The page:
From: joachim omolo ouko
News Dispatch with Father Omolo Beste
MONDAY, JUNE 23, 2040

Amos from Westlands, Nairobi writes: “Dear Fr. Joachim, tension is building around the country. Our leaders are not doing us justice. I would urge the President to take leadership to a new level and avoid statements like the ones he gave after the attack in Mpeketoni. In some parts of Kiambu, Naivasha, Molo, Nakuru a certain community was being told to vacate.

Now that Alshabab has continued to claim responsibility in the attack and have said they are posting a video of the attack, will our leaders rescind their negative ethnic statements and unite the country? This country will burn if we are not careful and badly. Let us spread message of unity and peace. Our Media is also very reckless showing raw materials and ethnic incitements. Poor Us!!!!!!!

Standard- has reported that the US and the UK insist the recent killings in Mpeketoni were a terror attack and not politically instigated, contradicting President Uhuru Kenyatta’s earlier statement. At the same time, the US announced it is relocating some of its staff in Nairobi to other countries following perpetual security threats. What is your take?’

Thank you Amos. I think the report by the US and UK is the correct one because even Al-Shabab has said it carried out the attack in order to take revenge on Kenya for the presence of its troops in Somalia, where they are battling the militants, as well as for the killing of radical clerics linked to al-Shabab in the port city of Mombasa.

It could also be that local Somalis and Oromos who claim the area as their ancestral home are trying to drive out Kikuyus, who they see as interlopers in Mpketoni. Reacting to the president Uhuru’s father for having illegally giving the area to his ethnic Kikuyus in the 1960s.

It is not only US and UK, even the opposition politicians have dismissed the president’s statement as a “joke”. President Kenyatta up to now has not named the local political group he was accusing.

This brings us to speculations that President Kenyatta would want to downplay the al-Shabab angle in order to try and protect Kenya’s embattled tourist industry and also to enable him to send security services of his choice in Lamu County.

Robert writes via iPad: “Fr Beste I read your article why President Uhuru will not implement Truth Justice and Reconciliation recommendations. Is it one of the reasons why he is not willing to have national dialogue?”

Robert, yes you are also right. Truth Justice and Reconciliation and National Dialogue demanded by CORD are similar. In 2008 I managed to capture what IDPs themselves demanded from President Mwai Kibaki concerning the need for dialogue, reconciliation and healing in Kenya-click here to read the article- Government undersiege as they forcefully resettle IDPs.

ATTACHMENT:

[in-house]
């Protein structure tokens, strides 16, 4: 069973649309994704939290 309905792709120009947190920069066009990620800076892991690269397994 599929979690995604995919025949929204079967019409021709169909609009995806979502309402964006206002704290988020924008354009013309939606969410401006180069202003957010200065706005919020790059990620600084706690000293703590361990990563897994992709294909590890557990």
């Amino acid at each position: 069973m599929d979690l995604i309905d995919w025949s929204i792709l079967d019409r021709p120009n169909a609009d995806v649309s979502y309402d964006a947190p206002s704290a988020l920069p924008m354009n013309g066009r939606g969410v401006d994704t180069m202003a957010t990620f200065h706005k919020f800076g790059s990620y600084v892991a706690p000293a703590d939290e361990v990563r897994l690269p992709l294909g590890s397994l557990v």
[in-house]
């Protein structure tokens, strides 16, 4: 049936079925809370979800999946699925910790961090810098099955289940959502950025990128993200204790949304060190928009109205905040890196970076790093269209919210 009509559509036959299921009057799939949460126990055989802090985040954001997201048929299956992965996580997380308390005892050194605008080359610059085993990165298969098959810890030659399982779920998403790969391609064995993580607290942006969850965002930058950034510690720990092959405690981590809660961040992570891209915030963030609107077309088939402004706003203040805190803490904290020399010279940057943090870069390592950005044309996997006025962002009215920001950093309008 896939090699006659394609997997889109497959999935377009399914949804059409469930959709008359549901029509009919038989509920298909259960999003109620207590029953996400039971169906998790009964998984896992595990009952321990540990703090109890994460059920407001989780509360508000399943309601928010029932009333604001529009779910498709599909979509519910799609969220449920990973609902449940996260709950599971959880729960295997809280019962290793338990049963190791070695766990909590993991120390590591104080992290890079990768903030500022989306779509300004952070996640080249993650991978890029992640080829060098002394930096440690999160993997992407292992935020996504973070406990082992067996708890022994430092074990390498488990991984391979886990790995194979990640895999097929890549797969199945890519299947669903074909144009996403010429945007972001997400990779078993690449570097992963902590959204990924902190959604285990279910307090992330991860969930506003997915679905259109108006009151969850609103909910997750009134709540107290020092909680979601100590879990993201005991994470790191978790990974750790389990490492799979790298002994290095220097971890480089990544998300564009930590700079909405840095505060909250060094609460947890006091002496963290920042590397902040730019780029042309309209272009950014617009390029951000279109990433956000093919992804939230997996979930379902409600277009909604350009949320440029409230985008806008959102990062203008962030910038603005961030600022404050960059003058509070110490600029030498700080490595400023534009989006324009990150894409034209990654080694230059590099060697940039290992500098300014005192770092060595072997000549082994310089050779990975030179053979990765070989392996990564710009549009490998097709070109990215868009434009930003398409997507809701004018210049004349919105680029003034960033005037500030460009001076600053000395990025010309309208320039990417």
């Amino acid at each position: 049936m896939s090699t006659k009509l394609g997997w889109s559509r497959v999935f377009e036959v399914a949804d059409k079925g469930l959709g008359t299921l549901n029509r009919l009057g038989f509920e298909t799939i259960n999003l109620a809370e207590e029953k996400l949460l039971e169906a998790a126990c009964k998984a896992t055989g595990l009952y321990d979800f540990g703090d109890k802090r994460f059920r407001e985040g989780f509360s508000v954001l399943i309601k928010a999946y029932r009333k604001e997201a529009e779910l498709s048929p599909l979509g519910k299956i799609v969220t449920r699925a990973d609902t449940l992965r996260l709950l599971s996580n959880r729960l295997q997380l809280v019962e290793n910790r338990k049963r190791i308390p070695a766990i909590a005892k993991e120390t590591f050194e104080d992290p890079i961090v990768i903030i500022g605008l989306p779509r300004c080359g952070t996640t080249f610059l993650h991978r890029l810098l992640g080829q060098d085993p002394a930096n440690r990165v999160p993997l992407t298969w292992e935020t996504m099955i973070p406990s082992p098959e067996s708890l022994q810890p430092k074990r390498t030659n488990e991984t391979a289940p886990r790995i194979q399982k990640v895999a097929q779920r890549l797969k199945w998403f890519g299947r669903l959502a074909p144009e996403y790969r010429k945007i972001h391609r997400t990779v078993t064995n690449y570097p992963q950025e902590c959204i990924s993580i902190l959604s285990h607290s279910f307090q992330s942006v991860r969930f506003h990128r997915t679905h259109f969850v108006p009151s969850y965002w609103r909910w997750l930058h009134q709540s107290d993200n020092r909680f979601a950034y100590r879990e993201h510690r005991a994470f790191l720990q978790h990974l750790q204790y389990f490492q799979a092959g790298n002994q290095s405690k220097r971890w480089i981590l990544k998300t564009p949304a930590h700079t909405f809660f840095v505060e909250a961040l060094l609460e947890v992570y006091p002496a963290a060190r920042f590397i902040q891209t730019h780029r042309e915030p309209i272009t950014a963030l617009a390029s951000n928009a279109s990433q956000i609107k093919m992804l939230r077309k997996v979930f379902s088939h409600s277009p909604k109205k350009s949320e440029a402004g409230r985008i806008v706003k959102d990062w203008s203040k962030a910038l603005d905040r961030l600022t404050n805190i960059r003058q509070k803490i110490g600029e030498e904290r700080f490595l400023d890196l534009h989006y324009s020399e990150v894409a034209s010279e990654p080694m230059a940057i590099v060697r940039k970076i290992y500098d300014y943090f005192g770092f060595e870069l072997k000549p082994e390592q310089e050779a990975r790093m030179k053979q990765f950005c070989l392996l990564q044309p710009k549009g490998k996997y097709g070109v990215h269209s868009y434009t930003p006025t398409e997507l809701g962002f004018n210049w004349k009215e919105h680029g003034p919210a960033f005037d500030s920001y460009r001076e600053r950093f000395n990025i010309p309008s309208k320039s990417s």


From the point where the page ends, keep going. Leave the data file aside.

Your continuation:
When the Government of Kenya began resettling more than 10,000 Internally Displaced Persons (IDPs) in 2008, thousands of them who had been camping at the Nakuru Agricultural Society of Kenya (ASK) show ground, pleaded with Kibaki that his Government should have reconciled them with the neighbouring communities first instead of rushing to resettle them.

They said it was necessary for dialogue, reconciliation which would open the way for healing. Mzee Ibrahim Githatwa, 76, was among the IDPs who vowed never to go back to Keringet in Kuresoi where he had lived since the 1942 but was forcefully told to leave the premises.

Mzee Githatwa and a father of 13 children had also suffered a great deal under President Moi’s regime. During Moi he lost seven houses in the 1992 ethnic violence. Even after he could manage, together with some of his children to build five houses, they again got burnt down his house during the post-election violence.

The 13 farms where some IDPs were told to reallocate, including Sirikwa, Kiambogo, Githirika, Muthenji, Nyota, Kangawa and Lagwenda, Sasumua, Willa, Muchorwe, Karirikania, Kadonye and Nyaruai have history of violence every five years when they have general elections.

These are some of the areas that have been the scene of periodic violence since 1992. The land dispute around these areas, especially in Molo and Kuresoi is between the Kalenjin, Kikuyu and Kisii.

According to the annexes to the Ndung’u land dispute report released in 2004 the families of former presidents Jomo Kenyatta and Daniel arap Moi feature prominently in the list of prominent high ranking politicians and people who matter in Kenya government as those who have grabbed public land that was recommended for repossession.